-mAQ

6 comments:

thebonebreaker said...

I am so going to go add this one to Netflix!

Thanks for the excellent review mAQ!

Soiled Sinema said...

Do it! If you haven't, rent Eden Lake as well. This is a polished and tense little film. I cannot foresee Hollywood having the gall to remake this film so we might be safe.


-mAQ

jervaise brooke hamster said...

i`ve seen "eden lake" and no-one will ever convince me that it is anything other than a pile of unwatchable hogwash, however after reading your reveiw of "the children", (a quite superb reveiw as always), i might just be prepared to give this one a chance if i can find it on a pirate DVD, but i still genuinely believe that overall, speaking in purely general terms that the british film industry is a laughable joke that produces out-moded, pathetic, unimaginitive, ludicrously unwatchable, embarressing, crap and is a insult to world cinema and the medium of the moving image. Just because you`ve found a british film that you supposedly think is good dont be conned, its a complete fluke. Now please, i emplore you, dont waste your time watching anymore british made garbage. This is the best film reveiw site on the entire web and i dont want to see those levels of brilliance being wasted on scum like richard attenborough and david puttnam or any of their laughably hideous equally untalented offspring. I will of course continue to remind you and your readers at fairly regular intervals of just how appalling the british film industry really is, i know it might seem like i`m labouring the point but if you only knew the things i know about the, (so-called), british film industry, (or indeed about britain in general), you would never waste your time with anything british ever again, (celluloid or otherwise!). American films are the best the world has to offer and british films are the worst, thats all there is to it.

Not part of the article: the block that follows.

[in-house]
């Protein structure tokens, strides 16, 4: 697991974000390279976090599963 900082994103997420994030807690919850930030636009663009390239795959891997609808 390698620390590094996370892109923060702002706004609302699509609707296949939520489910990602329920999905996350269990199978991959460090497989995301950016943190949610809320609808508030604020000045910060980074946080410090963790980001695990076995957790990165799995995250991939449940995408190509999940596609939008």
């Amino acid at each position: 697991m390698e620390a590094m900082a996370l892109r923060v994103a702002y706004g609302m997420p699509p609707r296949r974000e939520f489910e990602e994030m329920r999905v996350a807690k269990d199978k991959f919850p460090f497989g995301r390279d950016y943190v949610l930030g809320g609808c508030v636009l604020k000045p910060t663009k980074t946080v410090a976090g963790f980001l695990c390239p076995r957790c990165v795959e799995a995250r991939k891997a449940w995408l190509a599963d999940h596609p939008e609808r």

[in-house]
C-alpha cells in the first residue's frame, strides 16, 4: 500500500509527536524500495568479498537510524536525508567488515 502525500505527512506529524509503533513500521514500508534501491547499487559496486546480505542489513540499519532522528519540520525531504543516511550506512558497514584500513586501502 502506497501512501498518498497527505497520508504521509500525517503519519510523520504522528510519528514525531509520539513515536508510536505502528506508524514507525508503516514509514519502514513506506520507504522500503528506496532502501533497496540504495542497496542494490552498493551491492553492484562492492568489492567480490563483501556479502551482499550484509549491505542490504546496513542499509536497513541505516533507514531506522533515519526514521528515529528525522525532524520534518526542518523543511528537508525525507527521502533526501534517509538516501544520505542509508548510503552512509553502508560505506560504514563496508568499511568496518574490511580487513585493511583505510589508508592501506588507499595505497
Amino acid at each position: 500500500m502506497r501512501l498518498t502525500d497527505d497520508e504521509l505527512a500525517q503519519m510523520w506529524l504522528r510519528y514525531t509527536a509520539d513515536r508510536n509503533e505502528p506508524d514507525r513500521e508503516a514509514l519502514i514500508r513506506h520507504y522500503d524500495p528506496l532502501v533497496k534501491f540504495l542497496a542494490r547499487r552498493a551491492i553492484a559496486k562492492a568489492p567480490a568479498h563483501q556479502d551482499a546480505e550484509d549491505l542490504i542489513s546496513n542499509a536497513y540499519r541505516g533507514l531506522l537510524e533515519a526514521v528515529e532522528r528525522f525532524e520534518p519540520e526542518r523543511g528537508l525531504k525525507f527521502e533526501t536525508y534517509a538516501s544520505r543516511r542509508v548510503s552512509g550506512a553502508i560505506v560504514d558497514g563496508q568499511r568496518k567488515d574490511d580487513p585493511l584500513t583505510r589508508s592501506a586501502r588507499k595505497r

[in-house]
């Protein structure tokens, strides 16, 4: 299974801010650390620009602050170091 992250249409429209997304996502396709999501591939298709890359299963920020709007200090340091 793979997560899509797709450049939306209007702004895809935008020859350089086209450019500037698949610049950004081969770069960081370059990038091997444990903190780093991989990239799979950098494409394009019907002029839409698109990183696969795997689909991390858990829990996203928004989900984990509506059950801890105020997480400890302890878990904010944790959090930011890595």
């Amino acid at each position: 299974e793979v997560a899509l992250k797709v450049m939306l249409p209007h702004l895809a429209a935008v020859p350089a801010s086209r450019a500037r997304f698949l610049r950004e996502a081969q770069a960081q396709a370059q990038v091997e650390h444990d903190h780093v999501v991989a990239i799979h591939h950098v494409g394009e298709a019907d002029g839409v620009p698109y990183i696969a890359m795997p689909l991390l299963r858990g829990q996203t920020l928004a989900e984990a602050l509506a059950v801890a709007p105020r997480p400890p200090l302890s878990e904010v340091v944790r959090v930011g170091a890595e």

Soiled Sinema said...

I, apparently fortunately, haven't seen too many British films but I can definitely see where you are coming from. I don't rightly know if we deserve the praise of being the best review site but it is certainly pleasing to hear such compliments. I enjoyed Eden Lake for being dismal and merciless and for what kind of film it is, I certainly don't see much fault in it. Perhaps a blinding hatred has obscured your vision. If you enjoyed Village of the Damned or Children of the Corn, you should no doubt love this movie. Speaking of, I'm renting Scum. I do believe that is British. Again, your constant feedback is very appreciated and you're right, we do need to review more Heather O'Rourke films. I do believe I'll get on that eventually.


-mAQ

jervaise brooke hamster said...

i did enjoy village of the damned, (the superb and ludicrously under-rated john carpenter remake not that laughably over-rated pile of british made rubbish from 1960), and children of the corn, and when you mentioned heathers name it really was magical, heather was one of the hottest chicks of all time.

peregrine fforbes-hamilton said...

All i noticed in this film was the gorgeous little girls, what stunning little darlin`s they were.